As a child, Sabit imbibed Communist Party teachings and considered herself a committed Chinese citizen, even as the bingtuan maintained a colonialist attitude toward people like her. Han residents of Kuytun often called Kazakhs and Uyghurs “ethnic persons,” as if their specific culture made no difference. Sabit accepted this as normal. Her parents, a doctor and a chemistry professor, never spoke of their experiences of discrimination; they enrolled her in schools where classes were held in Mandarin, and they taught her to embrace what she learned there. When Sabit was in elementary school, she and her classmates picked tomatoes for the bingtuan. In middle school, she picked cotton, which she hated: you had to spend hours bent over, or else with your knees ground into the dirt. Her mother told her that the work built character.

Read the rest of this article at: The New Yorker

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The nightmares began when Ryan Hammons was 4 years old. He would wake up clutching his chest, telling his mother Cyndi that he couldn’t breathe and that his heart had exploded in Hollywood. But they didn’t live in Los Angeles; Hammons’s family resided in Oklahoma.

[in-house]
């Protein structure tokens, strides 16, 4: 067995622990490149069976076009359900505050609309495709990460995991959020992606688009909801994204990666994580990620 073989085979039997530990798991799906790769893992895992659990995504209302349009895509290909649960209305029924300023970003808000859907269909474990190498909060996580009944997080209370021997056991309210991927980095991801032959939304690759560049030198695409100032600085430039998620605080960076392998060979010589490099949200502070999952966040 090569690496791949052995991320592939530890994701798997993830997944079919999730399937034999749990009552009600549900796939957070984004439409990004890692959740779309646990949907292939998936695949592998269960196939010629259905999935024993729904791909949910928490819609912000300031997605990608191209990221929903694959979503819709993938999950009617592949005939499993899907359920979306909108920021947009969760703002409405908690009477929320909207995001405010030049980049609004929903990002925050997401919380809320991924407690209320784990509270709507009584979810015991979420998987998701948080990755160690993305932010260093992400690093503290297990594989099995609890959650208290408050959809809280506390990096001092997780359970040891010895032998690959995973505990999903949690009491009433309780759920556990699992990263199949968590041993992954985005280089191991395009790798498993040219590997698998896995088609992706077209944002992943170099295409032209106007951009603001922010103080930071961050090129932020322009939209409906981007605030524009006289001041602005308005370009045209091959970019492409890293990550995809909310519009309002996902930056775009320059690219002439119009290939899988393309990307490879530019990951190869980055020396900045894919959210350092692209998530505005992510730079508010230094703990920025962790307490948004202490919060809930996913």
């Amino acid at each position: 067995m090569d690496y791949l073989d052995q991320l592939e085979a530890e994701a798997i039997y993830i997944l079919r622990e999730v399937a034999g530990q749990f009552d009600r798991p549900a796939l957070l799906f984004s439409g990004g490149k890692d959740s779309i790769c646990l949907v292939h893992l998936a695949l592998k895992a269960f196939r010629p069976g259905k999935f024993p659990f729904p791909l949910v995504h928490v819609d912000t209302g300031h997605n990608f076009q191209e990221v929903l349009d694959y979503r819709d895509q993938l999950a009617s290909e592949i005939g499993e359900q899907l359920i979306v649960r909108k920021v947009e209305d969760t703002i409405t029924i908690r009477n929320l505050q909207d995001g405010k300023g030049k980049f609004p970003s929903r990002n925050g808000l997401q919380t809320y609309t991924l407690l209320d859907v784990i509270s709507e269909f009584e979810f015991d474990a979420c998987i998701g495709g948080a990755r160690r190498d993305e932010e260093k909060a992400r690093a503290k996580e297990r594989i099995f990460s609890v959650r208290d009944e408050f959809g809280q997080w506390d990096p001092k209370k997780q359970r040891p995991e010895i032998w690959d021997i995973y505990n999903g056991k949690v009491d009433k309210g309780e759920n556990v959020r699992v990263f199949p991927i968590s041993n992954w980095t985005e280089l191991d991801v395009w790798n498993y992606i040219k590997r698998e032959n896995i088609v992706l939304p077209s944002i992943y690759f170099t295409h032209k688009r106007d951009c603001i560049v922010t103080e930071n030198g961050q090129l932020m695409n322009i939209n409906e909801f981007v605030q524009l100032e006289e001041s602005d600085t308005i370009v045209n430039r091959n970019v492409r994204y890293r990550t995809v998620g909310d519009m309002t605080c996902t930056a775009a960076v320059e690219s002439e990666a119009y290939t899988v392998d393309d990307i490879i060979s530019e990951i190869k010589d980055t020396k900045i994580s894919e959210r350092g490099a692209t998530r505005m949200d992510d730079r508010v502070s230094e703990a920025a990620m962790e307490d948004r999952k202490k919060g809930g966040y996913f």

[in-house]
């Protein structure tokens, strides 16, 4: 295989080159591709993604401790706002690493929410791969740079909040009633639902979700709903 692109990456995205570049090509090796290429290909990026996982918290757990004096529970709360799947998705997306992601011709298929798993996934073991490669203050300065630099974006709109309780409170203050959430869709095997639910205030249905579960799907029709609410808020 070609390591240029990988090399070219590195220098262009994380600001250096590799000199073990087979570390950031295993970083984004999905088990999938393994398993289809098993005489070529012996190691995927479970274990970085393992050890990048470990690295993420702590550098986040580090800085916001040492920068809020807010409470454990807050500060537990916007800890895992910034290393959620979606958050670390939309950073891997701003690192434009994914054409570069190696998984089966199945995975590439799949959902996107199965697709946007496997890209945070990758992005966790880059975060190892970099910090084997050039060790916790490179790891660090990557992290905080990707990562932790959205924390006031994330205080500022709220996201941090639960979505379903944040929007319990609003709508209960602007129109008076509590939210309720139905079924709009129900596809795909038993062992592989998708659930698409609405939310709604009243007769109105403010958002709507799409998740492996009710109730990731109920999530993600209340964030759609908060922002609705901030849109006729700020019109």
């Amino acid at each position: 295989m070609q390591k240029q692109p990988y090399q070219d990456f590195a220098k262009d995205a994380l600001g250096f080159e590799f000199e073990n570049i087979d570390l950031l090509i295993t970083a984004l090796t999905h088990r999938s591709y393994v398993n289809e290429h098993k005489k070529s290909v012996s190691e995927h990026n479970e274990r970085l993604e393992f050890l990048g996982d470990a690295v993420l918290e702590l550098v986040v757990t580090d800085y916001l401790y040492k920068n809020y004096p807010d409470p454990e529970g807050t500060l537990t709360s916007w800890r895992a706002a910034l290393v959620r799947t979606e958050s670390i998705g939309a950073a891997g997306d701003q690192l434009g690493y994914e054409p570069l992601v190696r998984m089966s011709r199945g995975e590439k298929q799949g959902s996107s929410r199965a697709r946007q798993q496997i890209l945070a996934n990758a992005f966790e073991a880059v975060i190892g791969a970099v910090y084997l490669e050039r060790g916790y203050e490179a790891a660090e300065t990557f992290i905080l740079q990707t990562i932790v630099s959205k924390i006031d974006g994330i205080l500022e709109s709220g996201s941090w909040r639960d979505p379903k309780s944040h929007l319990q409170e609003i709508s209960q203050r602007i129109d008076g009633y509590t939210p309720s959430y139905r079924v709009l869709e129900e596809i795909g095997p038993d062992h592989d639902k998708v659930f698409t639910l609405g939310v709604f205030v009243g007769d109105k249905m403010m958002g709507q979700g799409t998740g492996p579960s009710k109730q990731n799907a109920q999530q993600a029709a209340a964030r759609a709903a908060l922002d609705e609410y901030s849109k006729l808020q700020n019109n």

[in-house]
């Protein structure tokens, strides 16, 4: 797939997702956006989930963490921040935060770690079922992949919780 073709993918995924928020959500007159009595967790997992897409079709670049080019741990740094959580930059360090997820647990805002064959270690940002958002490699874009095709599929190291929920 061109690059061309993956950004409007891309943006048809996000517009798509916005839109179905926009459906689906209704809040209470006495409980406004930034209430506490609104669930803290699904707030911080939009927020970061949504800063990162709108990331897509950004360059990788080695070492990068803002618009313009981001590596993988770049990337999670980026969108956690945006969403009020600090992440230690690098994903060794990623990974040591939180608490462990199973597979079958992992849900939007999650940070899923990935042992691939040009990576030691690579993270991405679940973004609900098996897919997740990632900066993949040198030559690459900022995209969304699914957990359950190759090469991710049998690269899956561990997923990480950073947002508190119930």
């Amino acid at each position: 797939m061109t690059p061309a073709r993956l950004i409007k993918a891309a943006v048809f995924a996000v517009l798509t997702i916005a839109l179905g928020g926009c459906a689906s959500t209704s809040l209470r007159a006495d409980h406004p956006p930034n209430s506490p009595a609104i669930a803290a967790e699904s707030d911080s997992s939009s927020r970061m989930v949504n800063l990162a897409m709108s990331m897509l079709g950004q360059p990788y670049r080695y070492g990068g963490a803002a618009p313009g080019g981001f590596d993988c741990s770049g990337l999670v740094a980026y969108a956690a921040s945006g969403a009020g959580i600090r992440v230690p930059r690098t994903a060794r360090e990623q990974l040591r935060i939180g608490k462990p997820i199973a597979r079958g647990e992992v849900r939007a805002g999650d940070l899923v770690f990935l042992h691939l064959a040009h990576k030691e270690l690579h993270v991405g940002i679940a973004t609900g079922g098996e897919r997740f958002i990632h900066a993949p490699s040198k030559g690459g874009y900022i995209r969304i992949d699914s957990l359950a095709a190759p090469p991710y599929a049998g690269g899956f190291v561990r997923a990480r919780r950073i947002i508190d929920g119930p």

A few months prior, in early 2009, Ryan had started talking about going home to Hollywood and pleaded with Cyndi to take him to see his other family. He would yell, “Action!” and pretend to direct films when he played with friends; he knew scenes from a cowboy movie he had never watched; and said a cafe reminded him of Paris, where he had never been. He talked about his child, worldly travels, and his job at an agency where people changed their names. Cyndi didn’t think much of it until the nightmares set in and Ryan started describing death.

Read the rest of this article at: Vice

News 05.04.21 : Today’s Articles of Interest from Around the Internets

News 05.04.21 : Today’s Articles of Interest from Around the Internets

No one in Washington seems to know what the story is, or even where to set the dateline. Is it the culture war over masks, in the Florida sunshine? Is it the crisis along the southern border? (Is there a crisis along the southern border?) CNN’s prime-time viewership is down thirty-seven per cent, MSNBC’s numbers are not much better, and even Fox’s are in decline. The morning political-newsletter writers, and many of the rest of us, have been reduced to replaying the dramas of the Trump Administration (Why is John Boehner backing an Ohio congressman whom Trump opposes?) or even the Obama years (How much hold does Larry Summers have on the Democratic Party?). For a moment this week the story was whether one of the Bidens’ German shepherds, Major, has a biting problem. (Probably so.) The President rises in the morning, takes his intelligence briefing, holds detailed meetings on the economy, consults historians about the meaning of it all, boards Air Force One, deplanes Air Force One, and yet the entire operation is muffled, perhaps because there are no new or interesting conflicts. The saying is that two people matter in Washington at any given time: the President and whoever the President is arguing with. But what if the President isn’t arguing with anyone at all?